Mark Cuban explains why owning esports teams in America is “awful business” - Dexerto
Esports

Mark Cuban explains why owning esports teams in America is “awful business”

Published: 24/Oct/2019 0:18 Updated: 24/Oct/2019 8:37

by Isaac McIntyre

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Dallas Mavericks owner Mark Cuban has revealed his thoughts on owning esports teams in America, claiming investing in the scene is “awful business” and suggested those who bought into competitions like the Overwatch League had made a bad mistake.

Cuban first invested in the Dallas basketball team in 2000, and has been at the helm of the Mavericks for the past 19 years. In 2011, he was court-side when his team defeated Miami to claim the organization’s first-ever championship.

His initial investment in the NBA team cost him $285 million, more than ten times the rumored market buy-in prices of franchise slots in competitions like Overwatch, and the upcoming Call of Duty League, but Cuban believes esports is still a bad investment.

Activision-BlizzardMavericks owner Mark Cuban has issued a damning indictment of American esports.

According to the NBA owner, who also plies his trade as an investment advisor on ABC’s reality show Shark Tank, a lack of stability in the meta for games like League of Legends and Overwatch, as well as poor viewership in the States, are all reasons to avoid esports leagues.

“I absolutely wouldn’t (invest),” he told Kristine Leahy on Fair Game this week. “You know what the meta is? They change things all the time, whether its Overwatch, League of Legends, or Fortnite for that matter, although it’s not really an esport.”


The volatility of the game’s competitive environment, including regular patches “every 90-120 days” from developers to tweak characters, leaves the esports scene fully dependent on the game’s creators, he said, and suggested that’s a major problem for the leagues.

The unknown nature of the game, which seems ever-changing compared to sports like basketball or football, which have kept their same core rulesets since their foundation decades ago, is only one aspect of esports’ poor long-term financial future, he said.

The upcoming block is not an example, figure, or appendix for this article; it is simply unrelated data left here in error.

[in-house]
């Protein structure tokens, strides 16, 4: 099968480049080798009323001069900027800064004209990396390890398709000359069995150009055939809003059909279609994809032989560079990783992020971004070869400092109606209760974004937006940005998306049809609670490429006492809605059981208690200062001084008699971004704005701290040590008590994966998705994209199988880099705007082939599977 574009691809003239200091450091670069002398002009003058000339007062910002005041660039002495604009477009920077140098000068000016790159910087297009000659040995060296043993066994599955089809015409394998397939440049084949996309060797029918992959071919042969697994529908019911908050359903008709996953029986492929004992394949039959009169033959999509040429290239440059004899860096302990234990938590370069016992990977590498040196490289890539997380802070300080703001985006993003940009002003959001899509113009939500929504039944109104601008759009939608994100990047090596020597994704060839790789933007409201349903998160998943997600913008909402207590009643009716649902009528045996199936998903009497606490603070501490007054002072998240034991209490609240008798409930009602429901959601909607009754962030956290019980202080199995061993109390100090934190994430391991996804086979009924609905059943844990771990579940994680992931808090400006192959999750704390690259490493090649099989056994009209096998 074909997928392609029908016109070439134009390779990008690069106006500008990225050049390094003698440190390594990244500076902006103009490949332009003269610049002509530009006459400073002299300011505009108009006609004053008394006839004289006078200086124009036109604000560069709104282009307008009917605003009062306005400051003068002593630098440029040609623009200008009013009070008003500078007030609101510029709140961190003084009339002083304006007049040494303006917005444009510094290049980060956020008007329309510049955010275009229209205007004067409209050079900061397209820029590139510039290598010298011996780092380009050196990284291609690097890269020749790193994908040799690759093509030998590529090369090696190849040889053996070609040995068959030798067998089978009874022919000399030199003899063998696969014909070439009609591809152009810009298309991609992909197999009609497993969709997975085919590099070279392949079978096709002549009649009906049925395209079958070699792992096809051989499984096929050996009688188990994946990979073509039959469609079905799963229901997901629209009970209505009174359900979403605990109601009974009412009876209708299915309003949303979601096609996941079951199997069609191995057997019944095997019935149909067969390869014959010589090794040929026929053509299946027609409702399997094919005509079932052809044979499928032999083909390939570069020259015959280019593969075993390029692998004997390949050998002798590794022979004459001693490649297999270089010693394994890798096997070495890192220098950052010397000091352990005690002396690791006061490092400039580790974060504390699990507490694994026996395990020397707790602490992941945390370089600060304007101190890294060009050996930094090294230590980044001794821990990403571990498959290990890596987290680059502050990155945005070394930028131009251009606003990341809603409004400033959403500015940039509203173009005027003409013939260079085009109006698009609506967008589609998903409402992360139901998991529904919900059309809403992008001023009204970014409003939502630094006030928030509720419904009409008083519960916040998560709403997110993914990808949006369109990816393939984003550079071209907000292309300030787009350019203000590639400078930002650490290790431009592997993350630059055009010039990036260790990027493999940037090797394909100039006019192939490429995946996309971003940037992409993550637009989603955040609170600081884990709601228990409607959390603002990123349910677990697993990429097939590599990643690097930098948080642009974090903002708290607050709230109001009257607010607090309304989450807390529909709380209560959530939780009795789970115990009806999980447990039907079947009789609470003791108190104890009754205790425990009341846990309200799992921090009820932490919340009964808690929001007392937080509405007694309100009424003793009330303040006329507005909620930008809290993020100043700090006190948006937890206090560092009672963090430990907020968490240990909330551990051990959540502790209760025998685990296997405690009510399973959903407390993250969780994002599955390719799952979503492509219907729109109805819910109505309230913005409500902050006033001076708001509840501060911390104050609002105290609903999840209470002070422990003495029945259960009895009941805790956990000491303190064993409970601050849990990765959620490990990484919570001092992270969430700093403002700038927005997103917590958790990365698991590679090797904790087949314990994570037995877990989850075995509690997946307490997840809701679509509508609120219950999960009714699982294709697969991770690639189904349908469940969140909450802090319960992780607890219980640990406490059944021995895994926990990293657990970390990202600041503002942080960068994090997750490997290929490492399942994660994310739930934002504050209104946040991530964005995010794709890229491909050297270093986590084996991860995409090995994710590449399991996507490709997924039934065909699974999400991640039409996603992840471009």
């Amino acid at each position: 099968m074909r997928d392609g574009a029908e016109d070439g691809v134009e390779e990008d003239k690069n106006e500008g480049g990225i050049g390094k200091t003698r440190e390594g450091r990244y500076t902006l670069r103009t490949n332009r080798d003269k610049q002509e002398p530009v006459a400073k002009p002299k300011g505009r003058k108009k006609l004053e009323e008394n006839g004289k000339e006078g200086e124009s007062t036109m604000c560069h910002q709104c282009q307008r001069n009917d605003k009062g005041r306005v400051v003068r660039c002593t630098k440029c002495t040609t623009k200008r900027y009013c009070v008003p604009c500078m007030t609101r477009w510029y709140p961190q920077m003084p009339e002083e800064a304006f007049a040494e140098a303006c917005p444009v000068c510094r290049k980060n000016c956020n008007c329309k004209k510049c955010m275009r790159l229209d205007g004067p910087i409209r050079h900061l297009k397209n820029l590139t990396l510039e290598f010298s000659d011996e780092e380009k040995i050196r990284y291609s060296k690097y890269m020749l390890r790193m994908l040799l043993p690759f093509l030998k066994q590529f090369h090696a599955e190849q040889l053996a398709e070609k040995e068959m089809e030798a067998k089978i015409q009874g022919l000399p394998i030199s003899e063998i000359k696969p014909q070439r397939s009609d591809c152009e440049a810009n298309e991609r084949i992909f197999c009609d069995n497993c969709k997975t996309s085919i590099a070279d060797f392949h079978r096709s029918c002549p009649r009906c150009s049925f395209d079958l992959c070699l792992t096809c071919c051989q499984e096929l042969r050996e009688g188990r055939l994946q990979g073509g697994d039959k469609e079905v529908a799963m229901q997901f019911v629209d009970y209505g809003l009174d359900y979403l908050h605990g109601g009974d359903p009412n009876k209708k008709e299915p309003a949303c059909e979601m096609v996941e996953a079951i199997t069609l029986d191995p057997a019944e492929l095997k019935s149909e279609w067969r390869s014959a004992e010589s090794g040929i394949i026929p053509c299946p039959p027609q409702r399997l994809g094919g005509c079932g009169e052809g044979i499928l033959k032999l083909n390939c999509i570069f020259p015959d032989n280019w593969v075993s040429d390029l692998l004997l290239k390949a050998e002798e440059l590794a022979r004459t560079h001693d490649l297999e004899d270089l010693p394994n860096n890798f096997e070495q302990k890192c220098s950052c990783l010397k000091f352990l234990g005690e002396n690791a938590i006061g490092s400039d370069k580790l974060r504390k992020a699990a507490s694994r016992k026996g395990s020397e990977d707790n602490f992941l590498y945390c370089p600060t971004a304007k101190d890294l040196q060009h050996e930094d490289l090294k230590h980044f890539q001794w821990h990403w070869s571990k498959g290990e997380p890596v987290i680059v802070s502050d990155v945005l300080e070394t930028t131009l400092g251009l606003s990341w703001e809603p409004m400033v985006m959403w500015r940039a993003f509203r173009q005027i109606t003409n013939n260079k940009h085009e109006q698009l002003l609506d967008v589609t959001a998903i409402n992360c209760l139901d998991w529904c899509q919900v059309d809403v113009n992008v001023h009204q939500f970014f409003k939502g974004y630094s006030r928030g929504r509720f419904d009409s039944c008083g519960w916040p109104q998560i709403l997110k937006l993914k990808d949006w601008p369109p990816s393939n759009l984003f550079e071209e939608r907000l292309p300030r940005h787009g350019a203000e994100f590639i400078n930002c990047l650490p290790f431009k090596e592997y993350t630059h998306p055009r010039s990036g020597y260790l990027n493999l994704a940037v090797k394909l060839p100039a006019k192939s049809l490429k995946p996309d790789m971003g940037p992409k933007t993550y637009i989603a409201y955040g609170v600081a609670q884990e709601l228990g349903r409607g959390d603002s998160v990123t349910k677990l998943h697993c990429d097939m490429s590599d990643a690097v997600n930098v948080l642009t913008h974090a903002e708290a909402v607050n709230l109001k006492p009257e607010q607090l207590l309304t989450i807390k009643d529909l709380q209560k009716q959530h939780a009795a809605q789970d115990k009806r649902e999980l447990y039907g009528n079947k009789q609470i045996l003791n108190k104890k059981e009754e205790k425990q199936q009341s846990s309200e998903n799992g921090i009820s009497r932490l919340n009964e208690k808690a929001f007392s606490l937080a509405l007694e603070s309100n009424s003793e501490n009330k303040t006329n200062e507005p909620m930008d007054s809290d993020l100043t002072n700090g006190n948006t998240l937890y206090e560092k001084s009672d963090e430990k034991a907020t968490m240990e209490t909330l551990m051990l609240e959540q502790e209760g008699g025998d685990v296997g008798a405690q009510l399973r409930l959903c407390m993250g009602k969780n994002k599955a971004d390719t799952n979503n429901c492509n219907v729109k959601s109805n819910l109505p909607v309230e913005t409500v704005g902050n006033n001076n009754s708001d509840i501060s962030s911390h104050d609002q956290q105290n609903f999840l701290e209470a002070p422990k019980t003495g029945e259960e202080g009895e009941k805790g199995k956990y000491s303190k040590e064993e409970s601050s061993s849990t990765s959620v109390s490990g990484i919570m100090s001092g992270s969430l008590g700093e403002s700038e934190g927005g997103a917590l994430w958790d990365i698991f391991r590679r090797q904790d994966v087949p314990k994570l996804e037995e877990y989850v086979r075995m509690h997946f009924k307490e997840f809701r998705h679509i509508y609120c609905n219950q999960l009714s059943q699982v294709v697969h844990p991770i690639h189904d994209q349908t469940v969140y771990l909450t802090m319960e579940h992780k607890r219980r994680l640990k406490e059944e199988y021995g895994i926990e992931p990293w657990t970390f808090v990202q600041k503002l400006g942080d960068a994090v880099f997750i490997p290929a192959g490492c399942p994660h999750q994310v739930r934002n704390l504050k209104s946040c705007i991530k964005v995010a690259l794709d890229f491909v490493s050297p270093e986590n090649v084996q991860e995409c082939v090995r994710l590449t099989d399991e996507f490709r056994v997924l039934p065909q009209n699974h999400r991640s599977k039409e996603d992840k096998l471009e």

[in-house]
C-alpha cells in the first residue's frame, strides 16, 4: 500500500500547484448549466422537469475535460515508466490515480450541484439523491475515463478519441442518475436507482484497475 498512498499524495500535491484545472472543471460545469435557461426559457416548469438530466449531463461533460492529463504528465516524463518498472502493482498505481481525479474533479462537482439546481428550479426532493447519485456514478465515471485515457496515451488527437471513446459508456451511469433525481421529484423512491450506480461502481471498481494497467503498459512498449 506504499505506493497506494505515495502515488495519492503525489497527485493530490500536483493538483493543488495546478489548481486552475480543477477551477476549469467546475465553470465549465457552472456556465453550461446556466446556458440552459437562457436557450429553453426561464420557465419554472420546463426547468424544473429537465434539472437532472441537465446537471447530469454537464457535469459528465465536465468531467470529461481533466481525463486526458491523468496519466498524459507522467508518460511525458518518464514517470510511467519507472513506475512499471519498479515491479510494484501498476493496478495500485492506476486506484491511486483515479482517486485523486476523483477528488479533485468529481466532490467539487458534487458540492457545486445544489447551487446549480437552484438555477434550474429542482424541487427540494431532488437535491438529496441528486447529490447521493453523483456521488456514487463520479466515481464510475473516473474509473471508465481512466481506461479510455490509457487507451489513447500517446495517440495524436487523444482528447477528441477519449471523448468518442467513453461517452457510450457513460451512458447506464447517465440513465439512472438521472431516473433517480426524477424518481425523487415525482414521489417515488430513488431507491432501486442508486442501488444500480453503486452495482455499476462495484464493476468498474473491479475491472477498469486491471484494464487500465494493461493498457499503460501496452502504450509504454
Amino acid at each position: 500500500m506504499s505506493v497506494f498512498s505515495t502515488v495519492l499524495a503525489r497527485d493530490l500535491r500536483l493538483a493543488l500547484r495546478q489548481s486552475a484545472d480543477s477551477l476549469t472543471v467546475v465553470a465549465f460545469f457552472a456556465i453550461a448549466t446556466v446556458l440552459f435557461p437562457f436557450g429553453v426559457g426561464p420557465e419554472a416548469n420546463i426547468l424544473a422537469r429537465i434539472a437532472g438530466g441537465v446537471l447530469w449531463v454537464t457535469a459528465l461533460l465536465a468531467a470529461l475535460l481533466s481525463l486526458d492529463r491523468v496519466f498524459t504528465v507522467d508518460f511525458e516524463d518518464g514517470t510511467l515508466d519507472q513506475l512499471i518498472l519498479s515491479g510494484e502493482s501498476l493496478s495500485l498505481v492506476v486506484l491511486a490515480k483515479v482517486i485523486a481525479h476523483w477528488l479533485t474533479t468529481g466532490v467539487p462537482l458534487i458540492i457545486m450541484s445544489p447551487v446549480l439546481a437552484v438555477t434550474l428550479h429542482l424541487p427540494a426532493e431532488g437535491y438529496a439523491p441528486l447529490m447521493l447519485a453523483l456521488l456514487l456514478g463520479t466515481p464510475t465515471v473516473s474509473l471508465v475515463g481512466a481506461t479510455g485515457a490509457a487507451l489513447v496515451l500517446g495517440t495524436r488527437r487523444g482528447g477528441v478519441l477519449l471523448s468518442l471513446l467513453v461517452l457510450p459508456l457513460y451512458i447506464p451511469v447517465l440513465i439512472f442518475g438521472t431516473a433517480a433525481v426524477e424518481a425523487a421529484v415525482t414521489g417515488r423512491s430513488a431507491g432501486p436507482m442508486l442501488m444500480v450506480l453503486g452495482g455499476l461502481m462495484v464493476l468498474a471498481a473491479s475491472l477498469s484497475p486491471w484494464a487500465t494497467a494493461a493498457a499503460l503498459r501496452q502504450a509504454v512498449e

Cuban said he’s watched fellow sports investors and personalities buy into newly founded gaming leagues, like the Houston Rockets and Golden State Warriors with Riot’s LCS, and the New England Patriots owners in the OWL, and believes they’ve made major mistakes.

“I think a lot of people who bought into teams, not the esports themselves, had no idea how bad a business it was, no idea,” he said.


“Is it growing? Yes, but domestically here in the United States it’s an awful business, owning an esports team. I think you’re seeing a lot of consolidation, as people get out and try to sell. A lot of people are trying to raise more money, and valuations are going down.

“(The problem is) a lot of people who bought in didn’t recognize the difference between a stream and a viewer in Europe or Asia, against a stream here. You see all the Twitch numbers, and even Overwatch League only have 300,000 or so maximum viewers. That’s not a huge number.”

Fox SportsCuban spoke to Kristine Leahy on Fair Game about esports investments.

That’s not to say Cuban thought esports was a poor investment the world over.

Europe’s flourishing scenes are drawing in more and more viewers every day — Riot GamesLEC grand final between Fnatic and G2 Esports nearly hit a million concurrent watchers according to EsportsCharts — and Asia’s leagues are bigger and better than ever.

“Being in Asia, there’s money there. If you’re in Korea, there’s tons of money there, it’s real,” he said. “If you’re in China, there’s money there. If you’re here, no so much. Look at what streamers go through. Ninja kills it, but he went to Mixer to make money (with the deal).”


Twitch viewership seems to be only part of the puzzle, however, with game developers beginning to clue in to Cuban’s ideas regarding misrepresentation of popularity through pure view-counts. Blizzard especially has begun to move away from peak concurrent viewing numbers, and has begun tracking other metrics like Average Minute Audience.

In the 2019 OWL season, Blizzard reported a 16% increase in AMA, with a season average of 313,000. The final reportedly had an 182,000 AMA for the 18-34 demographic, with the title fight streamed across Twitch, YouTube, Zhanqi, CC, Huya, Bilibili, and live on television via the ABC.